Dr P.J. Margry (1956) has been appointed professor of European Ethnology at the University of Amsterdam’s (UvA) Faculty of Humanities. This concerns a new chair.
In his capacity as professor, Peter Jan Margry will engage (part-time) in research and teaching activities in the area of European Ethnology, which is a comparative cultural science. The emphasis is on the analysis of everyday culture, with a specific focus on processes of signification. These processes are analysed in the comparative context of their historical development and social, religious, geographical, cultural and political frameworks. European Ethnology thus studies the day-to-day behaviour of people and our perceptions thereof ‘from below’. In geographical terms, Margry’s research focuses on the transnational European region, with an emphasis on the Dutch cultural area. In practice, his research concerns three specific themes: religious culture, cultural memory and intangible cultural heritage.
Margry has been working as an ethnologist at the Meertens Institute of the Royal Netherlands Academy of Arts and Sciences (KNAW) since 1993, and has been serving as a senior researcher at the same institute since 2001. In 2011, he temporarily served as professor of Religious Culture at KU Leuven and guest researcher at the University of Oregon and the University of California (Berkeley). Margry is the vice-president and official secretary of the International Society of Ethnology and Folklore (SIEF) and official secretary of the Stichting Onderzoek cultuur van het dagelijks leven (Foundation for Research on the Culture of Daily Life). He also serves as a board member at the international journal Ethnologia Europaea and member of the editorial board at Quotidian, Dutch Journal on Everyday Culture.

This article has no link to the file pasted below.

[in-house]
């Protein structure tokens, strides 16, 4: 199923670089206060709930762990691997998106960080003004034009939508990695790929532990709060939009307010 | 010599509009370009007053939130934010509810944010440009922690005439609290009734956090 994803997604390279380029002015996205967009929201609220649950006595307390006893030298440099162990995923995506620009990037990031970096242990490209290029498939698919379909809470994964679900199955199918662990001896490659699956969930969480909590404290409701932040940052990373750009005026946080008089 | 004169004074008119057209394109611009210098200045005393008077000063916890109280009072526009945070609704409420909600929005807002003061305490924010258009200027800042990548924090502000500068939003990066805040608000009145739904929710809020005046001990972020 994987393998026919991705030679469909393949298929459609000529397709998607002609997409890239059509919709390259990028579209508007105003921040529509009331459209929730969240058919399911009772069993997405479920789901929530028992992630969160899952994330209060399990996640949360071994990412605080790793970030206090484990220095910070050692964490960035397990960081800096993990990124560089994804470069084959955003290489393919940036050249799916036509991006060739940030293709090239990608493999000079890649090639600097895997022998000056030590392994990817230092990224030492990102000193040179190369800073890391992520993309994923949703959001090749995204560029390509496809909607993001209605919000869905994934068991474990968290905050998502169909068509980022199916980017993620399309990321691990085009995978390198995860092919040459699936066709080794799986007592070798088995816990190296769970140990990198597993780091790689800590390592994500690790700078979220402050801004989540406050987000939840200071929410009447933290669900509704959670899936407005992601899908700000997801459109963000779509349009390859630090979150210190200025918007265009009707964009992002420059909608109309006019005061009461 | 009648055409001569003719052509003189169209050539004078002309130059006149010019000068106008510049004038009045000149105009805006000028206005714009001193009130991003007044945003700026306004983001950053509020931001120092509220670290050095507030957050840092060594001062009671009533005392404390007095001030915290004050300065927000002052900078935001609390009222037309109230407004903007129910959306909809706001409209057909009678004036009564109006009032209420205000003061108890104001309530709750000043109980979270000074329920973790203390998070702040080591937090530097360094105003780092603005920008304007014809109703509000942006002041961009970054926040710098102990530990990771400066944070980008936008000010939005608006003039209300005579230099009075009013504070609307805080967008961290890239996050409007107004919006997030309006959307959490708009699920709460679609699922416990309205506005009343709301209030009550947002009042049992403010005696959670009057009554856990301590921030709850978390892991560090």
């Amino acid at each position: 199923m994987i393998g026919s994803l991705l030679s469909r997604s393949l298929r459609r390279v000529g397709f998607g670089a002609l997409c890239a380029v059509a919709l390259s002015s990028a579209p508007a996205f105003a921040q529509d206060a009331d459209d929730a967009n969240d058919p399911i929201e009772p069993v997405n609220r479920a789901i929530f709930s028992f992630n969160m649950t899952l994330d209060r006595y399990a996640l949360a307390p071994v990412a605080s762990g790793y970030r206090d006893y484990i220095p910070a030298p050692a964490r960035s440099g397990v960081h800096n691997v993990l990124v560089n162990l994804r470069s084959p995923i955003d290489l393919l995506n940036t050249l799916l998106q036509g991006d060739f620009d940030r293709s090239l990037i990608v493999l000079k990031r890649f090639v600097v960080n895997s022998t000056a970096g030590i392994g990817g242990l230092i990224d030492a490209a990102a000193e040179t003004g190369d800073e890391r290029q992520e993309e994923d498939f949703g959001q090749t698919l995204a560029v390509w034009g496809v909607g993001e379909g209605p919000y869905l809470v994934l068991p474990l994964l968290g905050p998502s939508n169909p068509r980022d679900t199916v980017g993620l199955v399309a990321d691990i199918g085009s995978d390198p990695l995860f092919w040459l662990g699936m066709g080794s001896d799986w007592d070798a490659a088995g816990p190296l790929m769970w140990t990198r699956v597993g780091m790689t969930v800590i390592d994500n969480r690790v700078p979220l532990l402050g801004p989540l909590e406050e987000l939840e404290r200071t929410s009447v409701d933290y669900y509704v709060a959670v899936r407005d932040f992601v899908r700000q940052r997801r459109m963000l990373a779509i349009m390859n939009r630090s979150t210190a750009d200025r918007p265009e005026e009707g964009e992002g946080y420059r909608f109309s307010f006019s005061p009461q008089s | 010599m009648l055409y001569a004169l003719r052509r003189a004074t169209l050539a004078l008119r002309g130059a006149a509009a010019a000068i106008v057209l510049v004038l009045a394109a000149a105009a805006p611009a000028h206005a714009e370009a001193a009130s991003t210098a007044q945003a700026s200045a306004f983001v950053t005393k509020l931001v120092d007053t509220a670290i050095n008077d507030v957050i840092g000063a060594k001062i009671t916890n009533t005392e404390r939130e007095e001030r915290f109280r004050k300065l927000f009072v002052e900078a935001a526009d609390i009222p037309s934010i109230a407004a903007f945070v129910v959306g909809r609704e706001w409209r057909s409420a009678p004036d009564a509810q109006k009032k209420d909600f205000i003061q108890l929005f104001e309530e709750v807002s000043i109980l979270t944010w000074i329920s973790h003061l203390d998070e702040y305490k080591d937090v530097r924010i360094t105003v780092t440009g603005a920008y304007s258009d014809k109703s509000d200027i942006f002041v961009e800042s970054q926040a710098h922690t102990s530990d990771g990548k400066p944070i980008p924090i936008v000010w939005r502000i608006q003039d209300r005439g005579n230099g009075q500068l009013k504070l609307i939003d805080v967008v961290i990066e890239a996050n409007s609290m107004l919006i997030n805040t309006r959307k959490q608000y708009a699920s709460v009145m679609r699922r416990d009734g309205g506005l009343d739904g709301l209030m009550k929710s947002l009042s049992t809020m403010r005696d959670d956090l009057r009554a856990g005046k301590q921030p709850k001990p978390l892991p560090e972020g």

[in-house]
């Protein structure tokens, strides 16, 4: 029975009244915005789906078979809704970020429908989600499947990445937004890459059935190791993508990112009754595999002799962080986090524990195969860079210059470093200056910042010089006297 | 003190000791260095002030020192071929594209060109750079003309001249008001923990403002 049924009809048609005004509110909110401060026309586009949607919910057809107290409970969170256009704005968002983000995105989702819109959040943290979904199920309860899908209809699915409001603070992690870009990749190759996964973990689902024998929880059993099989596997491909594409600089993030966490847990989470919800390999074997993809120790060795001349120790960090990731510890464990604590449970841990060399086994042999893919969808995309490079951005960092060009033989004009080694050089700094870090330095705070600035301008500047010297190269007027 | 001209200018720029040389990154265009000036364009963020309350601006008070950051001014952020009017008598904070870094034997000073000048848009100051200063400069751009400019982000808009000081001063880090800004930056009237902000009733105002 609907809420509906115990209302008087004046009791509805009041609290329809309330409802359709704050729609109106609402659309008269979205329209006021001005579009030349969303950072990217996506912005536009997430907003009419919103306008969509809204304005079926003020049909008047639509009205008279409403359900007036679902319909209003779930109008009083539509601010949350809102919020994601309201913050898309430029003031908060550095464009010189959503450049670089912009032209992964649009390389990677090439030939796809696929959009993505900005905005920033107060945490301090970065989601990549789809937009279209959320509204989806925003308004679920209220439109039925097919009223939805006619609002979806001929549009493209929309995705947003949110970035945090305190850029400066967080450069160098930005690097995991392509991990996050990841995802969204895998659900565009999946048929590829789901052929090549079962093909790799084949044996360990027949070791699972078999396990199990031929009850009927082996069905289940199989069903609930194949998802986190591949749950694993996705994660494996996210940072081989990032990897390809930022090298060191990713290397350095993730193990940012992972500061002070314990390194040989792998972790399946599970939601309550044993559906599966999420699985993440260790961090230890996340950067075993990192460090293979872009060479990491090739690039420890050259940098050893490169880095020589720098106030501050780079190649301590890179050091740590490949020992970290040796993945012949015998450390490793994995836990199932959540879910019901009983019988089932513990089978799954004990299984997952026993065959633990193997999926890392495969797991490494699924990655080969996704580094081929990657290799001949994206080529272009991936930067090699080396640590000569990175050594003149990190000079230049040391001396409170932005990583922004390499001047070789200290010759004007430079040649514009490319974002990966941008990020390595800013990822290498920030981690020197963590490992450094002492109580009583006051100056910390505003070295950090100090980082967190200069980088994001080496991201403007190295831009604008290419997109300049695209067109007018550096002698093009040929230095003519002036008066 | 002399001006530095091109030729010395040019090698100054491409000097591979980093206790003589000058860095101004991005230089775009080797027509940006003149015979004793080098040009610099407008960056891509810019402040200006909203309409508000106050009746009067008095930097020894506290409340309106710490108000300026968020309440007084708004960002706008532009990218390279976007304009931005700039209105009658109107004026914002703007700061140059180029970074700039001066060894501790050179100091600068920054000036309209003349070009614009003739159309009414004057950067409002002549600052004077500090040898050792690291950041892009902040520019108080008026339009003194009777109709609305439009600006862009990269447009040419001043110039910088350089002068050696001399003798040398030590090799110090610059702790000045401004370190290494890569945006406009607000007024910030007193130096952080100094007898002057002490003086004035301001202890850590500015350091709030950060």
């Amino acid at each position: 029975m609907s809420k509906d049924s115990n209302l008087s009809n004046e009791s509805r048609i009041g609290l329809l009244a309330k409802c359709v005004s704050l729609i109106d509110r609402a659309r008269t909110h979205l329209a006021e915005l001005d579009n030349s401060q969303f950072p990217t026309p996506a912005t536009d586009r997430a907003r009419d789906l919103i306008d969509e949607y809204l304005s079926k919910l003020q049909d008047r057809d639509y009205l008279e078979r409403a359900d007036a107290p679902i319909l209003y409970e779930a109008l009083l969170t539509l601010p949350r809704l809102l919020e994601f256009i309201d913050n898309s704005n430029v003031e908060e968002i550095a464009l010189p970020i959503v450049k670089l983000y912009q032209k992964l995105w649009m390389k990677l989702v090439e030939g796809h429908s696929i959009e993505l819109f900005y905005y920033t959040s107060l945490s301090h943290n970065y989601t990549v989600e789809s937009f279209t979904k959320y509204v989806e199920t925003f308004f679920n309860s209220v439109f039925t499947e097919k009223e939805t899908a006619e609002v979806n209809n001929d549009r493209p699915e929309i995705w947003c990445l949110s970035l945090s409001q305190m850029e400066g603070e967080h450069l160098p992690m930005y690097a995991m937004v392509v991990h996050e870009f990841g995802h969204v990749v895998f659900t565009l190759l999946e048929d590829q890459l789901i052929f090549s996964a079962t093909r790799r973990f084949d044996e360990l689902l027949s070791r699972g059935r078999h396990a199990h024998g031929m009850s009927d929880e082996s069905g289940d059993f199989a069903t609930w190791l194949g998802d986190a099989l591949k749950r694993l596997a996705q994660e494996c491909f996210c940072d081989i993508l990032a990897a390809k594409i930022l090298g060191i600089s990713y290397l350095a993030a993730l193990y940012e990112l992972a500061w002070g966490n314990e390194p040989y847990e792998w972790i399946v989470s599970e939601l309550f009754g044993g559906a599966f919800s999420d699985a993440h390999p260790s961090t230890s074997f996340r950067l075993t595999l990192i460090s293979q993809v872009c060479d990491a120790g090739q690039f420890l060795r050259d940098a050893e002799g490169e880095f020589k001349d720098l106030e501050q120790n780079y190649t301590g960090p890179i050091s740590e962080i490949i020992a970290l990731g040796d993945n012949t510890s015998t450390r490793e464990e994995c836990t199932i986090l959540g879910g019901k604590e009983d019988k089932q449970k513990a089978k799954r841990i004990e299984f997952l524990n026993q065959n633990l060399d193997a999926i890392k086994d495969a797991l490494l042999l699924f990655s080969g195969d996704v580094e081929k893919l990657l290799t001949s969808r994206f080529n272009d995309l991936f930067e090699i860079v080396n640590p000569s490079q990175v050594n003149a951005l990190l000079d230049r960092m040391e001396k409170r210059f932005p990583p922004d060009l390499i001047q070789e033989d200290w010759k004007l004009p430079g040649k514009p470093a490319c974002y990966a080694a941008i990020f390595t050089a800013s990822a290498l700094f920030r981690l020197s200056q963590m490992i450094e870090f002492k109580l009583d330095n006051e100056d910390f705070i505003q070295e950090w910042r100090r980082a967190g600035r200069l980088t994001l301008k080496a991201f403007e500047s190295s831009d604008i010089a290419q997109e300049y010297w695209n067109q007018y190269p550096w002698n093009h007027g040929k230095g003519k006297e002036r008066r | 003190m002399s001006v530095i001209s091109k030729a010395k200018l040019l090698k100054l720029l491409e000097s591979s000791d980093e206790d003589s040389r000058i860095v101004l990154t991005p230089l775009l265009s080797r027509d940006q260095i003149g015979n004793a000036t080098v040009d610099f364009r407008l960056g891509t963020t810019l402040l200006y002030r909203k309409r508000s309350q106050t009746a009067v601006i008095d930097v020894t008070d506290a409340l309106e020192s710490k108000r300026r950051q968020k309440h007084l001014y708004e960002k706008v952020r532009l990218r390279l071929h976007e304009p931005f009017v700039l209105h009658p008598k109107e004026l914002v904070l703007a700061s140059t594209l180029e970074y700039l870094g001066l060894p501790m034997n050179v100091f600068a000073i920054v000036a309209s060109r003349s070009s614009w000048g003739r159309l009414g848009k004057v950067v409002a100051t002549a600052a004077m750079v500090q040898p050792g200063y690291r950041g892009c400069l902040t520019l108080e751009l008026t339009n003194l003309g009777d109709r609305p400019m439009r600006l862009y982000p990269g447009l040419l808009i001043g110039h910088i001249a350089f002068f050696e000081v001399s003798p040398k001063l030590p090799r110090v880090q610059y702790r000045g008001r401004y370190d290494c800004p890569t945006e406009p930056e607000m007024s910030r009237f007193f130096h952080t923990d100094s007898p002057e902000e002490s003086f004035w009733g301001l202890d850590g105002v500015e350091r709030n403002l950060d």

Margry has published over 250 articles and books over the course of his career, including Shrines and Pilgrimage in the Modern World: New Itineraries into the Sacred (2008); Immaterieel erfgoed en Volkscultuur. Almanak bij een actueel debat (2011; with H. Dibbits et al.) and Grassroots Memorials: The Politics of Memorializing Traumatic Death (2011; with Cristina Sánchez-Carretero).